It’s the $400 Steam Deck, a console that’s as utilitarian as it sounds. The portable device, a piece of bulky black plastic with a built-in game controller, has the guts of a supercomputer and a touch screen. It’s like a game console and a Nintendo Switch having a child.
Valve, the Bellevue, Wash.-based company known for its Steam online games store, began taking orders for the Steam Deck last year, and the consoles have recently arrived. The company has not released any sales figures, but estimates suggest hundreds of thousands have been shipped. People who try to order one today will only receive the device in the fall.
The Steam Deck is the result of Valve’s ambitious effort to combine the advantages of modern gaming devices. That includes gaming-specific computers; Nintendo’s handheld Switch, which focuses on family-friendly games; and Sony’s PlayStation 5 and Microsoft’s Xbox Series X, which are living room consoles with faster computer chips for playing more intense games.
The Steam Deck tries to be a jack of all trades. It runs Linux, the open-source operating system, which allows it to load a huge amount of new games, including titles made for personal computers and some PlayStation and Xbox games. And just like a computer, the Steam Deck can be modified to run older games by installing emulation software, which are apps that can run digital copies of games for older consoles.
As someone who grew up with consoles all the way back to the Atari, I decided to give the Steam Deck a try. The Verdict: This is the console I recommend for serious gamers who don’t mind a little tinkering to play new and old games. But it has major flaws, and it’s certainly not for those looking for a plug-and-play experience offered by a traditional game console.
Unlike normal consoles, such as PlayStations and Nintendos that can play games stored on discs and cartridges, the Steam Deck is completely digital, meaning it only plays games downloaded over the internet. Gamers get titles mainly through the Steam app store. So for starters, users have set up a Steam account to download games.
From there, there are plenty of options. Gamers can choose from the Steam library of tens of thousands of games, including popular ones like Counter-Strike and Among Us. Some major titles that were previously exclusive to PlayStation, such as Final Fantasy VII: Remake, are now also on Steam.
Those who are adventurous can go outside of Steam to get more games. This includes switching to desktop mode, which converts the Steam Deck into a miniature Linux computer that can be controlled with a virtual keyboard and small trackpad built into the controller.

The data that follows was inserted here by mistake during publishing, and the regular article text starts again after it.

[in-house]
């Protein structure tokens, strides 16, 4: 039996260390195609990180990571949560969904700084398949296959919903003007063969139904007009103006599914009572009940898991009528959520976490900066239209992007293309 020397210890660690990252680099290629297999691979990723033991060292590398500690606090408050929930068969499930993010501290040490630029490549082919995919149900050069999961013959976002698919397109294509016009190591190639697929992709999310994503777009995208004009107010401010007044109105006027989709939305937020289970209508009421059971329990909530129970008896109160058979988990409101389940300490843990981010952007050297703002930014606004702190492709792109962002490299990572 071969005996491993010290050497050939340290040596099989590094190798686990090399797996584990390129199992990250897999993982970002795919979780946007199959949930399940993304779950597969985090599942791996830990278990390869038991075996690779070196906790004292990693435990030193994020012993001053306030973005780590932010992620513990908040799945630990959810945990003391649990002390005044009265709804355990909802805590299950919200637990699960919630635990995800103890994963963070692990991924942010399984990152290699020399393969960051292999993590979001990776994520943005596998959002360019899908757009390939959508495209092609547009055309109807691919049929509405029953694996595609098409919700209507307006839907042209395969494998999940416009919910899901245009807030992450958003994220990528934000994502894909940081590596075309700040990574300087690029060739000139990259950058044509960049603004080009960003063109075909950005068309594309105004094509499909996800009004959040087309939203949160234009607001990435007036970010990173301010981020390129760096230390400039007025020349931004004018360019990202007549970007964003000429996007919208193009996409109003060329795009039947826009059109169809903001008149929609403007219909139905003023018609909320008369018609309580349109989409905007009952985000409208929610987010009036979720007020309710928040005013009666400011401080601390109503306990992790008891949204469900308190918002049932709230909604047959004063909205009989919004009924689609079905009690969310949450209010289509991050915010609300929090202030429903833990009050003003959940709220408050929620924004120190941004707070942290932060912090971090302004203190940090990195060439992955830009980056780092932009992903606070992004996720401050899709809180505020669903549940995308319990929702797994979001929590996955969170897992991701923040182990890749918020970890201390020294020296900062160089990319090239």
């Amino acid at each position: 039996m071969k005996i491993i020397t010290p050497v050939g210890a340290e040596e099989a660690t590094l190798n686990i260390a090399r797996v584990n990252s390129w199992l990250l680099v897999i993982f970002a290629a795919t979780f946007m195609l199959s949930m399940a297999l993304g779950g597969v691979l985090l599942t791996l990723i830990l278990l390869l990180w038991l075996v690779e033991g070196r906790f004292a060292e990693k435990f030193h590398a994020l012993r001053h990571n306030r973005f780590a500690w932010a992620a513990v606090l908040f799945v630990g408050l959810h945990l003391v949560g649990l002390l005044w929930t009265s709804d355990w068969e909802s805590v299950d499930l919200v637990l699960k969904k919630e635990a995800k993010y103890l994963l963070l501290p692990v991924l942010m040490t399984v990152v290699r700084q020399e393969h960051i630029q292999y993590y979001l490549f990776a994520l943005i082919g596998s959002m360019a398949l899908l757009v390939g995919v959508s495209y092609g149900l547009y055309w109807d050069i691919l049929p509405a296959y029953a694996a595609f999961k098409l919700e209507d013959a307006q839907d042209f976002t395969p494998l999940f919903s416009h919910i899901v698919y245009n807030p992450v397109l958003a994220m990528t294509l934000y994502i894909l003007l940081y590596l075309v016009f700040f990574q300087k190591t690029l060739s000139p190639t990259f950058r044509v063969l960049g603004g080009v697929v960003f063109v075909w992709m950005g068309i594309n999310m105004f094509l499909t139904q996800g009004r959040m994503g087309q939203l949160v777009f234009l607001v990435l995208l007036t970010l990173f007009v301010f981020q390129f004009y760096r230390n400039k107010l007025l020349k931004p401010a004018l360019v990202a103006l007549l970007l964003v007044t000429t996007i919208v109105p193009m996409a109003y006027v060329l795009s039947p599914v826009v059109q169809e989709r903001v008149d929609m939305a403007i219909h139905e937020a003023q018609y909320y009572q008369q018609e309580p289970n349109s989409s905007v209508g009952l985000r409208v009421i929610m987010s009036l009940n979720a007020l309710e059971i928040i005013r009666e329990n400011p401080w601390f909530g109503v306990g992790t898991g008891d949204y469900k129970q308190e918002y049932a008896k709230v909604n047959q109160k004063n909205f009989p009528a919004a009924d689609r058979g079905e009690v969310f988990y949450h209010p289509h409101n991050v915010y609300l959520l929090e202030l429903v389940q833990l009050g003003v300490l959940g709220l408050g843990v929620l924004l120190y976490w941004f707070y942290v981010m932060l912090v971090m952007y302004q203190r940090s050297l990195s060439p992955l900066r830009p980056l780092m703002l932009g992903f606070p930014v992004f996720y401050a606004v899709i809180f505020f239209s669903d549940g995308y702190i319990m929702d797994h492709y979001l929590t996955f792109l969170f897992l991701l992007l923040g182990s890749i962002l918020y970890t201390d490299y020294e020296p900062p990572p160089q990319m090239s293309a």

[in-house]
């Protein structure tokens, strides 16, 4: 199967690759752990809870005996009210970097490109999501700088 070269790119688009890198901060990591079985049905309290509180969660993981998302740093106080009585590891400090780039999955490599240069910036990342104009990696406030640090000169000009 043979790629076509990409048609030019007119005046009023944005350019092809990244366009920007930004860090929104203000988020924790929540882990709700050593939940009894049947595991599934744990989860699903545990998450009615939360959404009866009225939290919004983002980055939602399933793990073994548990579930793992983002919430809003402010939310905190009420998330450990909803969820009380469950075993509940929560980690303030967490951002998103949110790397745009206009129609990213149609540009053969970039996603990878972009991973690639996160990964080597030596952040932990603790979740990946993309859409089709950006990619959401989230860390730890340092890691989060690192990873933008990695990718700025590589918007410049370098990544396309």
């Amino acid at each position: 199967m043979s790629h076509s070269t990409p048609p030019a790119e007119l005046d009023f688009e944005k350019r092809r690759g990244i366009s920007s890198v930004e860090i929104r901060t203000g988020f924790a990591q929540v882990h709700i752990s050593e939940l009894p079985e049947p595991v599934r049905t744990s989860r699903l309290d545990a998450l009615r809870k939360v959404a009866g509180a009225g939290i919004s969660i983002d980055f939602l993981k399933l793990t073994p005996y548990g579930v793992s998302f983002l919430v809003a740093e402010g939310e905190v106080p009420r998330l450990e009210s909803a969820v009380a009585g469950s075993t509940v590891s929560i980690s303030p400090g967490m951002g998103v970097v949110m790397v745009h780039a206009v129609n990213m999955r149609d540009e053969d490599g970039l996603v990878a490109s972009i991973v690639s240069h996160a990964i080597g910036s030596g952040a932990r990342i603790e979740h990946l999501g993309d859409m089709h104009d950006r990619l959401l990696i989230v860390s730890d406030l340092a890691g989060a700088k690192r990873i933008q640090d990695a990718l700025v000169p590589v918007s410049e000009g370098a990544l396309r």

Here you can open a web browser to download some files to set up the Steam Deck to work with Xbox Game Pass to play or install Xbox games emulators to run games made for older consoles such as the classic Atari from the 1970s and the PlayStation Portable from 2005.
Tinker, if you dare
In my testing, the Steam Deck was fun to use for playing Steam games. It ran modern games smoothly with intense graphics like Monster Hunter Rise, and the controller, which includes triggers, joysticks, and buttons, felt comfortable to use.
But tinkering with it to play games outside of the Steam store was an uphill task and sometimes maddening. I watched several video tutorials to run EmuDeck, a script that installs emulators on the device. The process took over an hour. I ended up having to plug in my own keyboard and mouse because the Steam Deck’s trackpad and keyboard often failed to register clicks and keystrokes.
Valve said it was still improving desktop navigation and there were situations where people had to plug in a keyboard and mouse.
After I finally got emulators running, I had a nice setup with new, new, and old games, such as Vampire Survivors, Persona 4, and Crisis Core: Final Fantasy VII.
The Steam Deck lacks the polish and usability of mainstream gaming devices, making it hard to recommend for casual gamers.
While it’s fine to have at home, I wouldn’t take one on a trip or to a cafe, which negates its purpose as a mobile device. Chief among its shortcomings is battery life. In my sessions, the Steam Deck took about 90 minutes to plug in, even when I was playing games with minimal graphics, like Vampire Survivors.
For another, it’s large (about 12 inches long) and heavy (1.5 pounds) for a portable gaming device. That makes Nintendo’s smaller and lighter Switch, which lasts more than four hours on a charge, a superior portable device.
While tinkering is purely optional, it’s one of the main selling points of the Steam Deck – and compared to using a gaming console, customizing the Steam Deck isn’t fun or easy with its keyboard, mouse, and desktop software.
Finally, while some may not mind the digital approach to buying games through the Steam Deck, many who prefer to own physical cartridges and discs — which can be easily shared with friends and resold to others — will see it as a deal breaker.